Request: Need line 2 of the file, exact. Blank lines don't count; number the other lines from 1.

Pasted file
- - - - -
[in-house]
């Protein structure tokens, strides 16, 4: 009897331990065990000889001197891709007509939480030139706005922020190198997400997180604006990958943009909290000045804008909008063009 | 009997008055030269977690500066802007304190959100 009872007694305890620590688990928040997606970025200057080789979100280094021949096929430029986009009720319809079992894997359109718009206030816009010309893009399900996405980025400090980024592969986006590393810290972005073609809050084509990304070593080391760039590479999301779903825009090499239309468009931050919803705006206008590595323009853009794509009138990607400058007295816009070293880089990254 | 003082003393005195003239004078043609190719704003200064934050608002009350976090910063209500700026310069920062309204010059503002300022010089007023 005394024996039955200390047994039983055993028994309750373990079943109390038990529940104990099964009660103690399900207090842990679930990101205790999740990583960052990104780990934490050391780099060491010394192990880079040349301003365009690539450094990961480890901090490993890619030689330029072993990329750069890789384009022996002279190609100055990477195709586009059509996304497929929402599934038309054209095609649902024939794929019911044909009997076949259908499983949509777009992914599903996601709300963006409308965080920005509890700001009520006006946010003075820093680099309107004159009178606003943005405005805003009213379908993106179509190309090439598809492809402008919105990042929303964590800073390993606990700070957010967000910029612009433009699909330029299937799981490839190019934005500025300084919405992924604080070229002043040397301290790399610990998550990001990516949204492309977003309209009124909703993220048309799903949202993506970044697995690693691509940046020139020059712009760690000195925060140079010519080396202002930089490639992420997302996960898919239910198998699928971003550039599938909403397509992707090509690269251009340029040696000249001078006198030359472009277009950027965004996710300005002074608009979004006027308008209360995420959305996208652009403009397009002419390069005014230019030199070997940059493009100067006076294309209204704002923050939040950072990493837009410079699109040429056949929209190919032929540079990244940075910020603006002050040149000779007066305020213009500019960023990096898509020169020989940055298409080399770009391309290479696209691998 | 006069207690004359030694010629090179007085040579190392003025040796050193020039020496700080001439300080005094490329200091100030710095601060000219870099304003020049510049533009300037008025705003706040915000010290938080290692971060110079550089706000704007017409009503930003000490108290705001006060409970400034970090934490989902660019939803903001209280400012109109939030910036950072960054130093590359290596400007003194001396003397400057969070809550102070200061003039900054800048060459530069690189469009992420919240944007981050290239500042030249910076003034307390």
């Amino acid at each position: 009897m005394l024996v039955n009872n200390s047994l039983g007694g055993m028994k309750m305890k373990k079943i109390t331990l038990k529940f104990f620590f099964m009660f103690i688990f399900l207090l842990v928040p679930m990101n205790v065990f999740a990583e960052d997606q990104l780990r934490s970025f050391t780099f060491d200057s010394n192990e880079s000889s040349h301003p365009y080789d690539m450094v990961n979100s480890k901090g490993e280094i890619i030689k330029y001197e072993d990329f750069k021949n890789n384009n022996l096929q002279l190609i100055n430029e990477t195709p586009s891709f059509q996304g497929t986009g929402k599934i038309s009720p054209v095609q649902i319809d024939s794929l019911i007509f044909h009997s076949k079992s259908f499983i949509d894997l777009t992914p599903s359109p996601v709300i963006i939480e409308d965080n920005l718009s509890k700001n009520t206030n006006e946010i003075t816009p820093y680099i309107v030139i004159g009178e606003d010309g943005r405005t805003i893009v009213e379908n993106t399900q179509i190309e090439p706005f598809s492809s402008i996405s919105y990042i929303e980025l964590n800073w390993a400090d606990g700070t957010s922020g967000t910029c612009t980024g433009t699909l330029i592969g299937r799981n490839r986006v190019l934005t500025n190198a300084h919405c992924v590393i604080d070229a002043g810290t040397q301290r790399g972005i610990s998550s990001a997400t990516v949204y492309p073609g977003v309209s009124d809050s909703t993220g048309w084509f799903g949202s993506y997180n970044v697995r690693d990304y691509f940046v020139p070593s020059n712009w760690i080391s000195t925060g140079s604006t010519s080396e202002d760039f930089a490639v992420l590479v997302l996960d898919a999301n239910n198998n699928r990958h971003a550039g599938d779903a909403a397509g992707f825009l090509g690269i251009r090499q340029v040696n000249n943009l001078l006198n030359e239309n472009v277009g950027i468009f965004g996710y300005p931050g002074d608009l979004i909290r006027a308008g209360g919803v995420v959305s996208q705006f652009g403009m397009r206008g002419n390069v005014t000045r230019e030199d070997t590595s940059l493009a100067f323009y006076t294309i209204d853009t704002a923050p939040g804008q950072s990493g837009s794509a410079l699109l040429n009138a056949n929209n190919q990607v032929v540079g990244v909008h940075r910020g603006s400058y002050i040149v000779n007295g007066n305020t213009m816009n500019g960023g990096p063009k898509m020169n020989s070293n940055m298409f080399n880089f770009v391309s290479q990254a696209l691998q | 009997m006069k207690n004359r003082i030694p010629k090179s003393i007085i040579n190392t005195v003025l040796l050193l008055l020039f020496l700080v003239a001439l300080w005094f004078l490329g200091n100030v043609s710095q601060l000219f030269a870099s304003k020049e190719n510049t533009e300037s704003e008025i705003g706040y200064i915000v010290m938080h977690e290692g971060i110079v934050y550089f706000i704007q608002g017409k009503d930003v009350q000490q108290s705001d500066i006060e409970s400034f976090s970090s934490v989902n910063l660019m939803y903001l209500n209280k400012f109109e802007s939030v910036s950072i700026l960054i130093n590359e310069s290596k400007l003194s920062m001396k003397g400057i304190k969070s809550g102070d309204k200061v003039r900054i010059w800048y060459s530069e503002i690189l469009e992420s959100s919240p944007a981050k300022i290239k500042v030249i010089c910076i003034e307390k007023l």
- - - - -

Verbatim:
């Protein structure tokens, strides 16, 4: 009897331990065990000889001197891709007509939480030139706005922020190198997400997180604006990958943009909290000045804008909008063009 | 009997008055030269977690500066802007304190959100 009872007694305890620590688990928040997606970025200057080789979100280094021949096929430029986009009720319809079992894997359109718009206030816009010309893009399900996405980025400090980024592969986006590393810290972005073609809050084509990304070593080391760039590479999301779903825009090499239309468009931050919803705006206008590595323009853009794509009138990607400058007295816009070293880089990254 | 003082003393005195003239004078043609190719704003200064934050608002009350976090910063209500700026310069920062309204010059503002300022010089007023 005394024996039955200390047994039983055993028994309750373990079943109390038990529940104990099964009660103690399900207090842990679930990101205790999740990583960052990104780990934490050391780099060491010394192990880079040349301003365009690539450094990961480890901090490993890619030689330029072993990329750069890789384009022996002279190609100055990477195709586009059509996304497929929402599934038309054209095609649902024939794929019911044909009997076949259908499983949509777009992914599903996601709300963006409308965080920005509890700001009520006006946010003075820093680099309107004159009178606003943005405005805003009213379908993106179509190309090439598809492809402008919105990042929303964590800073390993606990700070957010967000910029612009433009699909330029299937799981490839190019934005500025300084919405992924604080070229002043040397301290790399610990998550990001990516949204492309977003309209009124909703993220048309799903949202993506970044697995690693691509940046020139020059712009760690000195925060140079010519080396202002930089490639992420997302996960898919239910198998699928971003550039599938909403397509992707090509690269251009340029040696000249001078006198030359472009277009950027965004996710300005002074608009979004006027308008209360995420959305996208652009403009397009002419390069005014230019030199070997940059493009100067006076294309209204704002923050939040950072990493837009410079699109040429056949929209190919032929540079990244940075910020603006002050040149000779007066305020213009500019960023990096898509020169020989940055298409080399770009391309290479696209691998 | 006069207690004359030694010629090179007085040579190392003025040796050193020039020496700080001439300080005094490329200091100030710095601060000219870099304003020049510049533009300037008025705003706040915000010290938080290692971060110079550089706000704007017409009503930003000490108290705001006060409970400034970090934490989902660019939803903001209280400012109109939030910036950072960054130093590359290596400007003194001396003397400057969070809550102070200061003039900054800048060459530069690189469009992420919240944007981050290239500042030249910076003034307390």